Second, we see from Esther 4 that we must pick a side. Esther was confronted with the realization that she could no longer play both sides of the fence. She could not live for the world and live for God at the same time. In the same way, we cannot play both sides if we desire to be a true disciple of Jesus Christ. Now, we may never find ourselves in the dark situation that Esther was in, but we will all have “life-defining” moments. There will come a point in our lives where we must pick a side. When we are faced with the persecution from the world, in all of its forms, we must decide which side of the line we will take a stand. When we hear lies being proclaimed from the world, we must take a stand for the truth of God’s Word. What does our silence or voice say about the team that we are on? There’s no room for people to be on the fence in God’s kingdom. You are either with God or you are against God. We are not allowed to “play Christian” on Sunday and live throughout the week as part of the world. There’s no such thing as a “Sunday only Christian.” What does your life reveal about the community that you are a part of? The lines are drawn. We are either on the side of truth or we are stand with the opposition to God.
Third and finally, we see that Jesus is a better mediator. In Esther 4, we see that the queen was isolated from her people. Jesus was not/is not isolated from His people. In fact, Jesus stepped into our world and willingly aligned himself with us. God took on flesh in the person of Jesus Christ. Jesus stepped out of the glories of Heaven and became flesh for us (Philippians 2). Also, Esther said, “If I perish, I perish.” Her words displayed the possibility of death. She may die if she goes before the king. For Jesus, His “If I perish, I perish” did not mean the possibility of death, but it meant the certainty of the cross. Jesus came to save sinners. Esther was hesitant, Jesus willingly laid down His life. Esther was hesitant to plead the cause of her people, but Jesus willingly pleaded the case of His enemies.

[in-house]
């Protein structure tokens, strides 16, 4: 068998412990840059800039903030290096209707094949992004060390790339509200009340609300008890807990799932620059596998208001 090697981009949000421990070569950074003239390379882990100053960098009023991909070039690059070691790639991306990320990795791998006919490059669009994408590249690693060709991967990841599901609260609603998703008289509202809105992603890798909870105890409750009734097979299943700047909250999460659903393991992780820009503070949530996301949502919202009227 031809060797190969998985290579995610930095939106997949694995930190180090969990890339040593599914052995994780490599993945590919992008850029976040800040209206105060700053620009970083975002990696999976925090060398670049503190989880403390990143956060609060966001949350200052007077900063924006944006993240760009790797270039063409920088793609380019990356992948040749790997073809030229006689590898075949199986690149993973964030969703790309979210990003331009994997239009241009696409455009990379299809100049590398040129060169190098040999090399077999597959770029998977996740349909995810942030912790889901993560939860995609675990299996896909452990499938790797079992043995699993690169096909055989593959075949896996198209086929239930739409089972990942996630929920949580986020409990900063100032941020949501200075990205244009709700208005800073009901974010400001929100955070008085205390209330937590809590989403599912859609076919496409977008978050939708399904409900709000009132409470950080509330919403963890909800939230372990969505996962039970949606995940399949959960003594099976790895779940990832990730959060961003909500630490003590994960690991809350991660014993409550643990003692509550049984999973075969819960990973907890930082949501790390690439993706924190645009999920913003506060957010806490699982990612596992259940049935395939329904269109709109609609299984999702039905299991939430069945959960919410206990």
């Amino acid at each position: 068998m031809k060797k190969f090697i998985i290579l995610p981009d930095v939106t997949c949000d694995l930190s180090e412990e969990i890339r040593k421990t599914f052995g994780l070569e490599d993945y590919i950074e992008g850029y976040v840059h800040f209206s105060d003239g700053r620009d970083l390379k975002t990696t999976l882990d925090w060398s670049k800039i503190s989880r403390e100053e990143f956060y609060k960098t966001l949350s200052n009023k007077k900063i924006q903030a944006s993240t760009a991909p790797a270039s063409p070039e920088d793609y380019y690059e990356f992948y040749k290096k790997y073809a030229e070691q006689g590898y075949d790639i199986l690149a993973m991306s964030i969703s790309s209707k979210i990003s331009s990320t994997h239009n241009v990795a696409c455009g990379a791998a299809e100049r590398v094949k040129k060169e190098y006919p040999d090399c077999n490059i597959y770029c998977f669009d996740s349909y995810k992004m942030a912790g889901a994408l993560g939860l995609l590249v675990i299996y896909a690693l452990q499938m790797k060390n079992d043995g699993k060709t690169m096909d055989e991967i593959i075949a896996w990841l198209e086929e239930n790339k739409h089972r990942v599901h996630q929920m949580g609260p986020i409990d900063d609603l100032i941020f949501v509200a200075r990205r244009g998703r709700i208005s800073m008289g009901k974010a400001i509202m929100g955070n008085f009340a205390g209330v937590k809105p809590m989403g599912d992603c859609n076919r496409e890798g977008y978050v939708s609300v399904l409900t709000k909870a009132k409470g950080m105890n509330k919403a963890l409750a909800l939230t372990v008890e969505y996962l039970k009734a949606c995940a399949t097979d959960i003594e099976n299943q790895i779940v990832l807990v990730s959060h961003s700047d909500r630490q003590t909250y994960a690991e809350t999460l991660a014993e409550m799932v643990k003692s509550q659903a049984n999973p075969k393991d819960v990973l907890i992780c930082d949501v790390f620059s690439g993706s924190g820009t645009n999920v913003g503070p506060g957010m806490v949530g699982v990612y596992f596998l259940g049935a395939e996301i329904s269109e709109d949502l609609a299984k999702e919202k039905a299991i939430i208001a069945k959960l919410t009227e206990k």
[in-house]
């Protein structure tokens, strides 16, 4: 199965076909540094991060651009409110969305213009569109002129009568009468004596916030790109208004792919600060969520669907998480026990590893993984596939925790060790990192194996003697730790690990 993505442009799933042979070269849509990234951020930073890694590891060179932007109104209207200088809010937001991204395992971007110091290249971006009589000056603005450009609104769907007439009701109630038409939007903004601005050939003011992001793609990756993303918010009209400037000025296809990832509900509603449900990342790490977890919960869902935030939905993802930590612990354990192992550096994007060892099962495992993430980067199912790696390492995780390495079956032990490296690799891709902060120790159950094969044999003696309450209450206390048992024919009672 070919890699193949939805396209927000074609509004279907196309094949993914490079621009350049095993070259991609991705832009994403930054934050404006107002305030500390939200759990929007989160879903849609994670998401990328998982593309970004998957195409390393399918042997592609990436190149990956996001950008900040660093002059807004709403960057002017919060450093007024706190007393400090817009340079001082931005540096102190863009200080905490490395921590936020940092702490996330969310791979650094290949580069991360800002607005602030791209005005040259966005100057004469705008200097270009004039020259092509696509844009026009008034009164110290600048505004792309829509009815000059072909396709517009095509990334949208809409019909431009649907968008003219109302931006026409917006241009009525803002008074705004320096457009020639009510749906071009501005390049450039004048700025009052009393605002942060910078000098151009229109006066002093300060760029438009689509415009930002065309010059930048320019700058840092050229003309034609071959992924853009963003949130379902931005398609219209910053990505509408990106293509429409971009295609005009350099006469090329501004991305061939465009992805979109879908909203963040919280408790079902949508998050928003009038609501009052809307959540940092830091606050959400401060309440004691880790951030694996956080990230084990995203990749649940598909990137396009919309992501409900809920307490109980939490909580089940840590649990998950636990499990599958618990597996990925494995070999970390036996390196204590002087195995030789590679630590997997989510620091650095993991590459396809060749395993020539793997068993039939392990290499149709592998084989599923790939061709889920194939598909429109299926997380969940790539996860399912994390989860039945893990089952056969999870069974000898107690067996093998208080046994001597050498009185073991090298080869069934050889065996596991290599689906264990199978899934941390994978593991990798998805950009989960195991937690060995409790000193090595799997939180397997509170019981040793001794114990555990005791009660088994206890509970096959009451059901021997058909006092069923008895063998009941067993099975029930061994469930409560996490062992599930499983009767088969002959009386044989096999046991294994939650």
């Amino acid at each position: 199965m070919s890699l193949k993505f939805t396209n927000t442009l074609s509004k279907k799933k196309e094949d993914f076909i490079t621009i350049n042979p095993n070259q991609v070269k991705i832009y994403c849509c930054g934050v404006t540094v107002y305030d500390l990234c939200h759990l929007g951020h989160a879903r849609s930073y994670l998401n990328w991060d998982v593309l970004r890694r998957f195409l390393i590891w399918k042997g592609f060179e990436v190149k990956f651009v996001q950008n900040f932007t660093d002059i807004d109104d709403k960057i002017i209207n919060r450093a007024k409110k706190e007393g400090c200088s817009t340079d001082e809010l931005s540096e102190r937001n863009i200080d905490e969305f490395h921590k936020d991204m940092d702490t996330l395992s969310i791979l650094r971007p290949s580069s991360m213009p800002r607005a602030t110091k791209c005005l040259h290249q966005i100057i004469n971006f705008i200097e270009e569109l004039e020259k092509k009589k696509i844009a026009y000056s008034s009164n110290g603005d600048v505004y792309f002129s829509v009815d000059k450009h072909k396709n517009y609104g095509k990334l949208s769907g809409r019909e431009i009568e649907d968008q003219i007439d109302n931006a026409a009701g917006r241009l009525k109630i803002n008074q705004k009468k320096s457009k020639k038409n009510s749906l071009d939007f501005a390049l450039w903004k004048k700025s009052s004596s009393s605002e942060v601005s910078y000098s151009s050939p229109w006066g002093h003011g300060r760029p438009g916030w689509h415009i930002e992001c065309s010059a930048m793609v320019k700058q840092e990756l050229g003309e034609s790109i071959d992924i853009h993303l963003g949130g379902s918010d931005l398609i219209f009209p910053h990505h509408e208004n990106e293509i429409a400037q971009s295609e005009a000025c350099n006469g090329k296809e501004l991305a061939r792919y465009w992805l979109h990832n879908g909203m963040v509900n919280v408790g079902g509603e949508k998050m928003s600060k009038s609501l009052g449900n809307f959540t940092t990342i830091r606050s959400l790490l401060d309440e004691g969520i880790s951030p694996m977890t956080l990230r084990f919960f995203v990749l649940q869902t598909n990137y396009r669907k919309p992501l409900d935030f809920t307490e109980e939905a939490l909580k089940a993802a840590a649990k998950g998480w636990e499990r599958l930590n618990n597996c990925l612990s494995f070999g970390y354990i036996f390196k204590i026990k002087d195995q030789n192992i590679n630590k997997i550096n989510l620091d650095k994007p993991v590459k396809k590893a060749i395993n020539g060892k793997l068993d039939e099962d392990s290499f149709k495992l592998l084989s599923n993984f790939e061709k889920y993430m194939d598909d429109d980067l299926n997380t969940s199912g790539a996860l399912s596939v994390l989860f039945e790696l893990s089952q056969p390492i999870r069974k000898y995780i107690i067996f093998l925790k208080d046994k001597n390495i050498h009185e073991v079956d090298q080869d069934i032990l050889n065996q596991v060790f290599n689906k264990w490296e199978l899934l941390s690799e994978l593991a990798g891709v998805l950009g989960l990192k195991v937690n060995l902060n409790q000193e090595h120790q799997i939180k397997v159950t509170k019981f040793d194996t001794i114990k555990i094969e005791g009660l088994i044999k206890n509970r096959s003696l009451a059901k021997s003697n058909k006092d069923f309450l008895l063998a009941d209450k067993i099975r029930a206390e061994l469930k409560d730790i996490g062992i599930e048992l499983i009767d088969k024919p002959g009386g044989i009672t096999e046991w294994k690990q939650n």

Jesus is a better mediator also in the sense that his intercession was not an isolated event in history, but it’s one that continues this day on our behalf. We know from Hebrews 7 that, “Consequently, He is able to save the uttermost those who draw near to God through Him, since He always lives to make intercession for them (v.25).” Satan loves to stand and make accusations against us. However, the accusations fall upon deaf ears in heaven, because Jesus’ work on the cross paid our sin debt in full; therefore, God always sees in His children the perfect righteousness of Jesus. To this we shout “Amen, Halleluiah, praise the Lord!”
In this life we will face affliction and trials. Jesus tells us that in John 16:33. We may not be able to control what happens to us, but we can control how we respond to it. Where do we turn when life grows dark? Let us be a people that can echo the words of Charles Spurgeon when he said, “I have learned to kiss the wave that throw me against the rock of ages.” Let us be a people that can joyfully echo the words of the song “Christ the Sure and Steady Anchor,” when it says,
Christ the sure and steady anchor,
As we face the wave of death;
When these trials give way to glory,
As we draw our final breath.
We will cross that great horizon,
Clouds behind and life secure;
And the calm will be the better,
For the storms that we endure.
Christ the sure of our salvation,
Ever faithful, ever true!
We will hold fast to the anchor,
It shall never be removed.
May the gospel of Jesus Christ be the anchor of our souls in the darkest of nights.
Soli Deo Gloria